liaise, liaison
The noun liaison, pronounced li-ay-zon in BrE and in various ways in AmE, became fully anglicized early in the 20c, replacing its nasalized final syllable with a normal one. Since the early 20c, it has had the meaning ‘an illicit sexual relationship’; curiously the verb liaise has not developed a corresponding meaning but is restricted to military and business contexts and is a key word in management jargon in the sense ‘cooperate or have direct dealings’:

• The coordinating nurse on each shift ‘liaises’ with the admissions office regarding bed availability —Professional Nurse, 1992

• We liaise with all appropriate law enforcement authorities and provide information and analytical techniques relating to the recognition and detection of counterfeit products —Scotland on Sunday, 2007.

Modern English usage. 2014.

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  • liaise — li‧aise [liˈeɪz] verb [intransitive] to make sure that information is passed between people, departments, or organizations so that they can work effectively: liaise with • You should liaise with other staff on training provision. * * * liaise UK… …   Financial and business terms

  • liaise — ► VERB 1) cooperate on a matter of mutual concern. 2) (liaise between) act as a link to assist communication between. ORIGIN from LIAISON(Cf. ↑liaison) …   English terms dictionary

  • liaise — li*aise (l[=e]*[=a]z ), v. i. [By back formation from {liaison}.] 1. To form or maintain a liaison[3]. [1913 Webster] 2. To act as a liaison[4]. [PJC] …   The Collaborative International Dictionary of English

  • liaise — (v.) 1928, back formation from LIAISON (Cf. liaison). Said to be a coinage of British military men in World War I. Related: Liaised; liaising …   Etymology dictionary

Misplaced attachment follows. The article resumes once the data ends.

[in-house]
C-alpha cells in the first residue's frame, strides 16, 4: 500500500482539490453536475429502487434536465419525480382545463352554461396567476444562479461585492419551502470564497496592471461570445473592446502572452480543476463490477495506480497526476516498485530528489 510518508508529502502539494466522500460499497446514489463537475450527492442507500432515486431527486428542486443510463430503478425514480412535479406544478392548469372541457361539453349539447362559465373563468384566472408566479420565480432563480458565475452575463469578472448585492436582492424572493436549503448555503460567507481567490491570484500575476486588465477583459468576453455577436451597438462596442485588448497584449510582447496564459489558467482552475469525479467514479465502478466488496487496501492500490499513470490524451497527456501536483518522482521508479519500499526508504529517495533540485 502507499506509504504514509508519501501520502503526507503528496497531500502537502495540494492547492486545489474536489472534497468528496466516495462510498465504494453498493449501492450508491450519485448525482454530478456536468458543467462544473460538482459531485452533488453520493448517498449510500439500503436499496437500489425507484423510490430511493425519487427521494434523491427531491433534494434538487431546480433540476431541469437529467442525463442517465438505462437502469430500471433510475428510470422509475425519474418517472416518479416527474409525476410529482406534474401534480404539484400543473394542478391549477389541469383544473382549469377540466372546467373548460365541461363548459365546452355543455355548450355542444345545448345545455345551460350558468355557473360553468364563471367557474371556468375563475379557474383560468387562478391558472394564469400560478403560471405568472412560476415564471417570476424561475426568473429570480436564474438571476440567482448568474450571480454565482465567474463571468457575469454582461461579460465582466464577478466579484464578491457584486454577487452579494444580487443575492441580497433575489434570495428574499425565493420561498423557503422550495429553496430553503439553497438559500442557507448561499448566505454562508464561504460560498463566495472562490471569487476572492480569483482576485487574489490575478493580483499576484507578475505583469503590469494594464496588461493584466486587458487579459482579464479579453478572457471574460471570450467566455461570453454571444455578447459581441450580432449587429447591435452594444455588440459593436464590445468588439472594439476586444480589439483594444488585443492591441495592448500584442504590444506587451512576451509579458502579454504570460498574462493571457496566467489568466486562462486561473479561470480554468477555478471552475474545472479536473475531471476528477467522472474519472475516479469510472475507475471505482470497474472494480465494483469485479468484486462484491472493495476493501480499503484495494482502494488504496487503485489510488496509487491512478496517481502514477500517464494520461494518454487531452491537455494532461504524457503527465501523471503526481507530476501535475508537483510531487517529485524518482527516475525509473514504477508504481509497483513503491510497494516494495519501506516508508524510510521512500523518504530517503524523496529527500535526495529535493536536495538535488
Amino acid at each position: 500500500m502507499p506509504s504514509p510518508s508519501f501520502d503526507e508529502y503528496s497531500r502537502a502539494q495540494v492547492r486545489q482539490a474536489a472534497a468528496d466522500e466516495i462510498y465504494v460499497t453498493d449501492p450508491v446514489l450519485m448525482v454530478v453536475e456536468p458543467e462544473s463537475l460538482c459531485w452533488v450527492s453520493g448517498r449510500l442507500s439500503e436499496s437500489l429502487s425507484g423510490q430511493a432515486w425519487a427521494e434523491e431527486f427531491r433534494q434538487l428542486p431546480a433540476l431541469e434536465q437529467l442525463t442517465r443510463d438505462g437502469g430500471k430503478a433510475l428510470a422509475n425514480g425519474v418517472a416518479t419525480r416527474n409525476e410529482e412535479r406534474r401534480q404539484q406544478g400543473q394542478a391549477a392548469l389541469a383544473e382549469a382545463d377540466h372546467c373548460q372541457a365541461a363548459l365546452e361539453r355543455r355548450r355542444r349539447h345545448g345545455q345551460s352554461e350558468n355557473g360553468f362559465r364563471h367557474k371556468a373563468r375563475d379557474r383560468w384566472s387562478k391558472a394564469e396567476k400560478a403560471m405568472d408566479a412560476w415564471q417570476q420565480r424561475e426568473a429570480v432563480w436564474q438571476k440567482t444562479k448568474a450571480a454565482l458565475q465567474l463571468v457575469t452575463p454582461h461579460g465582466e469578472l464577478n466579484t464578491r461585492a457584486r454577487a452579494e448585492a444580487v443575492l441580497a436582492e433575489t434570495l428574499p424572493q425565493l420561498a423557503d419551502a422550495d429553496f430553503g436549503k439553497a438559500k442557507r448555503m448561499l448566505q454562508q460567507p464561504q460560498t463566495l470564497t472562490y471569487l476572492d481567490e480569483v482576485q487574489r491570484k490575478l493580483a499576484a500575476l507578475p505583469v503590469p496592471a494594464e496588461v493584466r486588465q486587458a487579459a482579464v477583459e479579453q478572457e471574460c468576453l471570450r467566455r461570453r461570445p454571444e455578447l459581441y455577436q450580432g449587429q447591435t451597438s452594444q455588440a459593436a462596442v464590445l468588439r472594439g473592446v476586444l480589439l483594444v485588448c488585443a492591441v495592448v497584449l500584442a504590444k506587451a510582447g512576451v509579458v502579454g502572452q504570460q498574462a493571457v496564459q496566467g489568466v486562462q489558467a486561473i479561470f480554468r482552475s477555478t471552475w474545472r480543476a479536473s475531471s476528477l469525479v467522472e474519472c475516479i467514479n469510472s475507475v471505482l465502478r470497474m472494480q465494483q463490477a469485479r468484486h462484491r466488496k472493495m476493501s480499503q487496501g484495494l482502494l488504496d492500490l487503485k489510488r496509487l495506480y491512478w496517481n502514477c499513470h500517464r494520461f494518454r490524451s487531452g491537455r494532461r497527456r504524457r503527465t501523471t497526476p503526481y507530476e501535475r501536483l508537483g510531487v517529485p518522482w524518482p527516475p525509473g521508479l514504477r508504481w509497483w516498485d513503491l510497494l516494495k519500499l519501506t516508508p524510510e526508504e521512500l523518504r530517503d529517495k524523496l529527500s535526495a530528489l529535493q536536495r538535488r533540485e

• liaise — [lē āz′] vi. liaised, liaising [back form. < LIAISON] [Brit. Informal] to establish liaison: usually with with …   English World dictionary

  • liaise — UK [lɪˈeɪz] / US verb [intransitive] Word forms liaise : present tense I/you/we/they liaise he/she/it liaises present participle liaising past tense liaised past participle liaised 1) if one person liaises with another, or if people liaise, they… …   English dictionary

  • liaise — li|aise [ li eız ] verb intransitive 1. ) MAINLY BRITISH if one person liaises with another or people liaise, they talk to each other and tell each other what they are doing, so that they can work together effectively: Community workers will… …   Usage of the words and phrases in modern English

  • liaise — [[t]lie͟ɪz[/t]] liaises, liaising, liaised V RECIP When organizations or people liaise, or when one organization liaises with another, they work together and keep each other informed about what is happening. [V with n] Detectives are liaising… …   English dictionary

  • liaise — v. (BE) (D; intr.) ( to mediate ) to liaise between; with * * * [lɪ eɪz] (BE) (D; intr.) ( to mediate ) to liaise between: with …   Combinatory dictionary

  • liaise — li|aise [liˈeız] v [I] [Date: 1900 2000; Origin: liaison] to exchange information with someone who works in another organization or department so that you can both be more effective liaise with ▪ Council officers are liaising closely with local… …   Dictionary of contemporary English

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